When the PIE scheme was set up some years ago, it was quite a big deal.
I had just started my career as an accountant back then, and I remember my manager looking at the dividend statement and saying, “Oh, it’s a PIE, we don’t need to worry about it” and throwing it aside.
That’s the first thing that stuck in my mind – you don’t need to include PIEs in your tax return!
As I came to understand the tax landscape more, it became clear what a great tax advantage PIEs can be, especially for individuals on the higher tax rates.
What is a PIE?
PIE is short for Portfolio Investment Entity.
It helps encourage investment by offering investors a lower tax rate on their investment income.
When you invest money in a PIE, you will pay the PIR tax rate, which is lower than the standard individual income tax rates.
What is a PIR?
The lower tax rate offered by a PIE is known as a PIR (Prescribed Investor Rate).
Take a look at how the rates differ – As of the 2023 tax year, Income Tax Rates versus PIE tax rates are as follows:
|Income Tax Rates For Individuals||Tax Rate|
|Up to $14,000||10.5%|
|$14,000 to $48,000||17.5%|
|$48,000 to $70,000||30%|
|$70,000 to $180,000||33%|
|PIE tax rates||Tax Rate (PIR)|
|Non PIE Income < $14,000|
AND Total Income < $48,000
|Non-PIE Income < $48,000|
AND Total Income < $70,000
|All other cases||28%|
You can see that when you invest money in a term deposit, stock or property, every dollar you earn over $48,000 will be taxed at 30%, or potentially 33% or 39%.
However, when you invest your money in a PIE, the maximum tax you will ever pay is 28%.
This can add up to quite a substantial tax saving once your portfolio grows past a certain size.
What PIEs can I invest in?
There are lots of options for PIEs.
For most people, there are two types of PIEs they will come across regularly.
The first is the MRP, or Multi-Rate PIE.
This is the standard PIE where you tell the entity your PIR and they will tax you at that rate.
The reason it’s called a Multi-Rate PIE is because it has the ability to tax all the different investors at different rates.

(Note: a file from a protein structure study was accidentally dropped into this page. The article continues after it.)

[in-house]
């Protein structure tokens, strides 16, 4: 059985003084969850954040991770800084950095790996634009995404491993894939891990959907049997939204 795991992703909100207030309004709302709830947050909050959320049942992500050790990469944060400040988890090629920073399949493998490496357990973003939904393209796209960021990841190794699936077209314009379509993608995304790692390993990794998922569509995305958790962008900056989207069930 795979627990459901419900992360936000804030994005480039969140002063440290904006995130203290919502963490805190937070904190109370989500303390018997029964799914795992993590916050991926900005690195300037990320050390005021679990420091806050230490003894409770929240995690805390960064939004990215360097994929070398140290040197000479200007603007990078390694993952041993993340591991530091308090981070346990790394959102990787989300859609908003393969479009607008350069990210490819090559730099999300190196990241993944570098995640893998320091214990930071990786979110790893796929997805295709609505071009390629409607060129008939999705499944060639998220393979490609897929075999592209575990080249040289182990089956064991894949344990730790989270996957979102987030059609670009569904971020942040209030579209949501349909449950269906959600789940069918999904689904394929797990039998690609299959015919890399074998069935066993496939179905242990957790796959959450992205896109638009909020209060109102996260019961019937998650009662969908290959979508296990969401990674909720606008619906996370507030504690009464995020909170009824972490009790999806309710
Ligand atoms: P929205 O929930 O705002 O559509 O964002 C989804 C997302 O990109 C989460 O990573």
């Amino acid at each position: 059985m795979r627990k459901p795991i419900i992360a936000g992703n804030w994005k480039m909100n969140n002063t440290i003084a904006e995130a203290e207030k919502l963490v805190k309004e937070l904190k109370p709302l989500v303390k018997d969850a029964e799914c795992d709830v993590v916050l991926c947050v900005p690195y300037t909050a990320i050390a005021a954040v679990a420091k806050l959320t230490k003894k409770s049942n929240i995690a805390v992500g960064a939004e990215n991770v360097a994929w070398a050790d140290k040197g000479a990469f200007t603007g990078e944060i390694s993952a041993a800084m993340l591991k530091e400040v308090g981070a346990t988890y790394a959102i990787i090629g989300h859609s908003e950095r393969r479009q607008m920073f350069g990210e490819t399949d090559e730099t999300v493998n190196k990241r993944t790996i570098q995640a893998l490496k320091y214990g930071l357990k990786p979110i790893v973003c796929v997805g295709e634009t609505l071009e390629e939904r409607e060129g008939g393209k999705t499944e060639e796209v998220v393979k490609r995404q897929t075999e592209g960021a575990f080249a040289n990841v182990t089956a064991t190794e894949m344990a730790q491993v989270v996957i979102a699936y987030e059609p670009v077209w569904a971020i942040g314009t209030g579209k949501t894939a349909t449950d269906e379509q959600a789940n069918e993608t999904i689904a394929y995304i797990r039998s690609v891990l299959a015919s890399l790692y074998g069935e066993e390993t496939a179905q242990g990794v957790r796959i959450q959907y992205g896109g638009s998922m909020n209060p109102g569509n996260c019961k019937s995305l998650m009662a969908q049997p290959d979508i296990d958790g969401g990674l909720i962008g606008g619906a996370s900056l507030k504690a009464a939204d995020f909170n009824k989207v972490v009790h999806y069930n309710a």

A good example is the PIEs offered by banks.
Most banks have Cash PIE funds you can invest your money in, rather than regular term deposits or savings accounts.
For example, take a look at Westpac’s savings options:
The second type of PIE you will come across regularly is the Listed PIE.
Smartshares offers ETFs that you can invest in on the sharemarket or directly through them, and if you look at their product disclosure, you’ll see all of their funds are listed PIEs:
Some companies listed on the sharemarket, particularly the unit trusts, are also PIEs.
In New Zealand, you can most commonly see this in the listed property sector.
For example, take a look at Argosy Property Trust’s dividend page here:
Listed PIEs treat all their unit holders the same, so they are unable to tax each investor at different rates.
Therefore, the PIR for an investor in a listed PIE is always a flat 28%.
However, if your tax rate is lower than 28%, don’t worry. You can still voluntarily include your PIE income in your tax return, and get the excess tax refunded.
This means if you invest in a listed PIE and paid tax at 28%, but your individual tax rate when you filed your tax return only worked out to 17.5%, you can include your PIE dividends in your tax return and the difference will be refunded to you. Nice!
How much tax can you save investing in a PIE?
When you’re on the highest tax rates, the tax savings in a PIE can be substantial.
Let’s say I make around $200k per year through my own business.
This means I’ll be on the highest tax rate, and any investment income I make will be taxed at 39%.
Say I have $1 million in savings I’m looking to invest.
Since I’m close to retirement, I decide I’m going to invest that $1 million into rolling term deposits and eventually live off the interest.
Here are the current Term PIE rates for ANZ, courtesy of interest.co.nz:
You can see a Term PIE is paying 5.2% interest.
Let’s look at the difference in taxes I would pay if I invested in a Term PIE versus a regular Term Deposit:
|Term PIE ($1m at 5.2%)||Term Deposit ($1m at 5.2%)|
|$52,000 interest||$52,000 interest|
|Tax at 28%: $14,560||Tax at 39%: $20,280|
|Tax saving: $5,720|
As you can imagine, over a 15 or 20 year retirement, that amount of tax savings will compound significantly.
This shows if you invest $1 million in the ANZ Term PIE for 20 years, you’ll pay $418k in tax, and end up with $2.075 million.
If you invest it in a regular term deposit, you’ll pay $548k in tax, and end up with $1.857 million.
When Should You Not Invest In a PIE?
Generally if your individual tax rate is less than 28%, there’s no advantage to investing in a listed PIE.
However, there is no disadvantage either, as any PIE tax that you overpay will be refunded by IRD when you file your return.
You can read IRD’s guidance on this here.
If you are a non-resident, there might also be no advantage to investing in an MRP or listed PIE, as your PIR is automatically set at 28%.
In most cases, investing in a PIE as an NZ tax resident will at best provide some tax benefit, and at worst the result will be neutral (assuming you file a tax return).